This Congressional report, issued December 27, 2022, provides a “discussion of acquisition flexibilities federal agencies may use to facilitate the government’s response to and recovery from disasters and emergencies.” The report explains the various types of flexibilities and some of the pros and cons of each. And it concludes by identifying several significant issues related to these acquisition flexibilities. Let’s take a look.Continue reading
Tag Archives: Government Accountability Office
Protester Goes Seven for Seven in Arguments Before GAO
Veterans of the bid protest process know that it’s not uncommon for a protester to make half a dozen arguments and prevail on only one.
Know what that’s called? A win. But when a protester goes seven for seven, you have to tip your cap.Continue reading
GAO: Single Instance of Disparate Treatment Prejudiced Protester
A GAO protest can rest on a number of different grounds. One of the most fertile, however, is disparate treatment. That is, GAO is particularly sensitive to arguments that a procuring agency wasn’t even-handed in evaluating the same features or omissions in competing proposals.Continue reading
Agency Bungles Proposal Evaluations; GAO Sustains Protest and Awards Costs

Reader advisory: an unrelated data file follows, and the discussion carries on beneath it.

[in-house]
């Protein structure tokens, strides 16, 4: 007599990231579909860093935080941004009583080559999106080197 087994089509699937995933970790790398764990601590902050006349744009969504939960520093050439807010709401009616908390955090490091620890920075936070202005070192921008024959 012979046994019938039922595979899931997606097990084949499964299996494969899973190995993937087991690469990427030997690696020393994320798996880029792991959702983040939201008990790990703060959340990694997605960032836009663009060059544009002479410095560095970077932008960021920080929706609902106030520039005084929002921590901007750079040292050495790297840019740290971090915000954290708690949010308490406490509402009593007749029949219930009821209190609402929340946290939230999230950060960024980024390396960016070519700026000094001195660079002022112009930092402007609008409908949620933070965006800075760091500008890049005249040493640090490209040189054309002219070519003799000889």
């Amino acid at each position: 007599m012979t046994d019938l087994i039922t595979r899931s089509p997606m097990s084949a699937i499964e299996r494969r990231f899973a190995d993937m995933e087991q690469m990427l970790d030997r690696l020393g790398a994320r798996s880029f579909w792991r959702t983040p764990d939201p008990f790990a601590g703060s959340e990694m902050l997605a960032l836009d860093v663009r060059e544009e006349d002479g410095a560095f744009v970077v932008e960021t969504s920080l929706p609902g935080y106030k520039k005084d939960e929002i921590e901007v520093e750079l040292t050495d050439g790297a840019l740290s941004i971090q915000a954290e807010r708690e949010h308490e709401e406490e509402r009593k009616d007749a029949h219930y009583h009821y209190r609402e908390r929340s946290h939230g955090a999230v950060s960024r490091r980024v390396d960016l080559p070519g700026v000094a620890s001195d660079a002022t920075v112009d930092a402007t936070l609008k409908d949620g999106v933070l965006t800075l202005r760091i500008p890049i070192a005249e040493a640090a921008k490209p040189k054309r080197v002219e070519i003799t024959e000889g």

Bid protests are an important part of the federal government’s procurement system. Why? Because sometimes agencies really get the evaluation wrong. They read non-existent requirements into the solicitation; give credit where none is due; and adjust an offeror’s price without forewarning.
Thankfully, in those cases, we have GAO to make course corrections.Continue reading
GAO Report: Agencies Need to Improve Data on Construction Contract Changes
Many federal construction contractors know that contract changes can be frustrating business. Changes can be unilateral or bilateral. They can stress a contractor’s finances. They can delay the overall project. And they can result in animosity between the agency and a contractor.
Fortunately, GAO has shined some light on the problems in the contract change process. Indeed, in a recent report, GAO concluded that agencies, particularly the Army Corps of Engineers and GSA, need to develop better systems to collect data about changes in construction contracts.Continue reading
GAO: Agencies Can’t Blindly Rely on Adjectival Ratings to Make Award Decisions
In evaluating proposals, an agency will sometimes use “adjectival ratings” (e.g., Excellent, Good, Acceptable) to describe its assessment of a proposal or portions of a proposal. But, importantly, an agency cannot evade its responsibility to reasonably evaluate proposals–based on the articulated evaluation criteria–by deferring solely to the assigned adjectival ratings.
In other words, if the agency doesn’t perform a true qualitative assessment, but instead relies on mere labels to make its ultimate award decision, GAO will likely slap the agency’s hand.